Ma ma

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The term “cancer drama” often has a strongly negative notion to it when discussing one’s preferences towards a particular type of film. Year after year, festivals all around the globe almost always carry at least a movie or two that tackles the subject of cancer on their slate. With Ma ma, Julio Médem’s Penelope Cruz-vehicle does nothing to really stir the pot as far as films of this genre come.

Ma ma surprisingly lacks on the complete opposite side of the spectrum that most films dealing with a deadly illness suffer from. Let’s take last year’s Me and Earl and the Dying Girl, for example. That’s a film that the pushes every square inch of the melodrama as far as it can get just in an attempt to garner an emotional reaction from the audience. Médem does quite the opposite. He opens up the film with Cruz’s Magda midway through a breast examination and makes it clear from the start that good news is not to on its way. Shortly after, Magda is diagnosed with stage-three breast cancer, but her doctor sends her off with the news of a 70% chance to beat it.

The primary focus of the film surprisingly wasn’t Magda’s struggle to deal with her diagnosis, in fact, I almost forgot that it was part of the story. After her initial examination, Magda seems unphased by the doctor’s certainly worried concern for her and just heads straight on over to her son’s soccer game. As her son Dani champions the field as the team’s star player, Magda meets a man by the name of Arturo. Immediately hitting it off as they sit together and chat together at the bleachers, Arturo receives a phone call alerting him that his wife and daughter have just been in a deadly car accidental. Rushing to the hospital, the two bond as Magda offers him two of the tranquilizers that nurse at the examination gave her to deal with her pain.

One of the biggest issues that Ma ma suffers from is the neverending amount of coincidental “cop outs” that Médem’s screenplay succumbs to all throughout the film. Whether it be even the most minor of things like the medic just dropping off Dani to the hospital without even calling as she asked after his game or even major moments in the film that Médem heavily relies on in order to help progress his narrative further.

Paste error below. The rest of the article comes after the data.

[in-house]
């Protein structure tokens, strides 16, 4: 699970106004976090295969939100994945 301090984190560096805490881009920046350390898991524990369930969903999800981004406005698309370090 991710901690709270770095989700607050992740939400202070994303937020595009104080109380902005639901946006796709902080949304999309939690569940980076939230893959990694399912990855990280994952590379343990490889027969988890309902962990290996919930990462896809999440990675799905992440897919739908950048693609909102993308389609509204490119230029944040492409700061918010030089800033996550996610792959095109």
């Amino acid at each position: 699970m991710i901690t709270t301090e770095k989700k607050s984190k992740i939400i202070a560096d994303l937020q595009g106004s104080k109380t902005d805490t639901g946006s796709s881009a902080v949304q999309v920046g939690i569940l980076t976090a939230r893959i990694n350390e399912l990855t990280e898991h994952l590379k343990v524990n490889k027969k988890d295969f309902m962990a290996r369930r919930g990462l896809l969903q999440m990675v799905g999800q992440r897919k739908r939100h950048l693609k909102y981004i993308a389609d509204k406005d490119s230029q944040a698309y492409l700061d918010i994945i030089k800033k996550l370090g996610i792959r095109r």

Once Arturo and Magda begin to spend more and more time with each other, Médem gradually starts to put less of a focus on her cancer as their relationship blossoms into something much greater than she was imagining. Only returning to her cancer in order to set up the key arc in the film, Magda’s cancer begins to spread out all the way to her lungs. Now given six months to live, she’s determined to stay alive long enough to give birth to a baby girl and to be able to hold her child in her very own arms.

I see the term “pacing issues” thrown around left and right nowadays when describing one’s own complaint about a film, but I’m rather dismissive of that criticism 95% of the time. With Ma ma, I feel this critique certainly applies, especially when the third act comes rolling around. Suddenly Magda is pregnant and bolstering the baby girl of her own that she and Arturo were hoping to have. In a blink of an eye, Magda’s stomach has grown to the size of a full-sized basketball, as she makes a video for her future daughter to watch over and over again when’s she longing for her mother.

Only now, does Médem try to push the real emotion that Cruz has been laying out on the table from the get-go, but this sequence lacks any real juice to stir up a reaction out of the audience. By this time in the film, it’s far too late for Médem to hit his desired emotional cords. What I admired most about Ma ma up until then was Médem’s apparent disinterest in manipulating the audiences’ emotions, but this scene (and all that follow) completely destroy any notion that I once had of Médem trying to bring something different to his tale of struggle.

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